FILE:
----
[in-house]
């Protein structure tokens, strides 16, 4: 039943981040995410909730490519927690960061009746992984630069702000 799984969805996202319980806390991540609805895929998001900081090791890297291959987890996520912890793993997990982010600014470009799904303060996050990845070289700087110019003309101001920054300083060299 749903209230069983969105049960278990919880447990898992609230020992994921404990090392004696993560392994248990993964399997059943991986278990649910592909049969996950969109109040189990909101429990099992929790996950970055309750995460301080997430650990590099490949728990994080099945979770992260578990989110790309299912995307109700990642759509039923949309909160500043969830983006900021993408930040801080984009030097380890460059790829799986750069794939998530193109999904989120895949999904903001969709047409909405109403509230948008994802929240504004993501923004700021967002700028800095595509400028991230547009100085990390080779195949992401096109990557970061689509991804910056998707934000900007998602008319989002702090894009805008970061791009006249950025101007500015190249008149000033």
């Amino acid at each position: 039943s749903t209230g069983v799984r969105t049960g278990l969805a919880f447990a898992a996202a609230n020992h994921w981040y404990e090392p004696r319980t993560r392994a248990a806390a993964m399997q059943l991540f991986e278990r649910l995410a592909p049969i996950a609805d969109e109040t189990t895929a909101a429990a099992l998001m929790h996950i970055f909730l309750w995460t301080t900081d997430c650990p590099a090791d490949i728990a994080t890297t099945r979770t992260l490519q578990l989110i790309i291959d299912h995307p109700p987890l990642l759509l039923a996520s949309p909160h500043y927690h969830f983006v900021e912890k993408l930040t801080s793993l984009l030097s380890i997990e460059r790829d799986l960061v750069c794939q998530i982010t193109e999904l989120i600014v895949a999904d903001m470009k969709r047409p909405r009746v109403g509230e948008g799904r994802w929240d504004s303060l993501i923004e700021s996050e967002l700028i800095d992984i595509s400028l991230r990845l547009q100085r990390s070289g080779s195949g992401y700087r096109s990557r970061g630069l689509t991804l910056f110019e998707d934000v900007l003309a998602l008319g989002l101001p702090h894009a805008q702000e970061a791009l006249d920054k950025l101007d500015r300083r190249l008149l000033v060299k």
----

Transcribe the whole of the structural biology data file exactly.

[in-house]
């Protein structure tokens, strides 16, 4: 039943981040995410909730490519927690960061009746992984630069702000 799984969805996202319980806390991540609805895929998001900081090791890297291959987890996520912890793993997990982010600014470009799904303060996050990845070289700087110019003309101001920054300083060299 749903209230069983969105049960278990919880447990898992609230020992994921404990090392004696993560392994248990993964399997059943991986278990649910592909049969996950969109109040189990909101429990099992929790996950970055309750995460301080997430650990590099490949728990994080099945979770992260578990989110790309299912995307109700990642759509039923949309909160500043969830983006900021993408930040801080984009030097380890460059790829799986750069794939998530193109999904989120895949999904903001969709047409909405109403509230948008994802929240504004993501923004700021967002700028800095595509400028991230547009100085990390080779195949992401096109990557970061689509991804910056998707934000900007998602008319989002702090894009805008970061791009006249950025101007500015190249008149000033």
């Amino acid at each position: 039943s749903t209230g069983v799984r969105t049960g278990l969805a919880f447990a898992a996202a609230n020992h994921w981040y404990e090392p004696r319980t993560r392994a248990a806390a993964m399997q059943l991540f991986e278990r649910l995410a592909p049969i996950a609805d969109e109040t189990t895929a909101a429990a099992l998001m929790h996950i970055f909730l309750w995460t301080t900081d997430c650990p590099a090791d490949i728990a994080t890297t099945r979770t992260l490519q578990l989110i790309i291959d299912h995307p109700p987890l990642l759509l039923a996520s949309p909160h500043y927690h969830f983006v900021e912890k993408l930040t801080s793993l984009l030097s380890i997990e460059r790829d799986l960061v750069c794939q998530i982010t193109e999904l989120i600014v895949a999904d903001m470009k969709r047409p909405r009746v109403g509230e948008g799904r994802w929240d504004s303060l993501i923004e700021s996050e967002l700028i800095d992984i595509s400028l991230r990845l547009q100085r990390s070289g080779s195949g992401y700087r096109s990557r970061g630069l689509t991804l910056f110019e998707d934000v900007l003309a998602l008319g989002l101001p702090h894009a805008q702000e970061a791009l006249d920054k950025l101007d500015r300083r190249l008149l000033v060299k």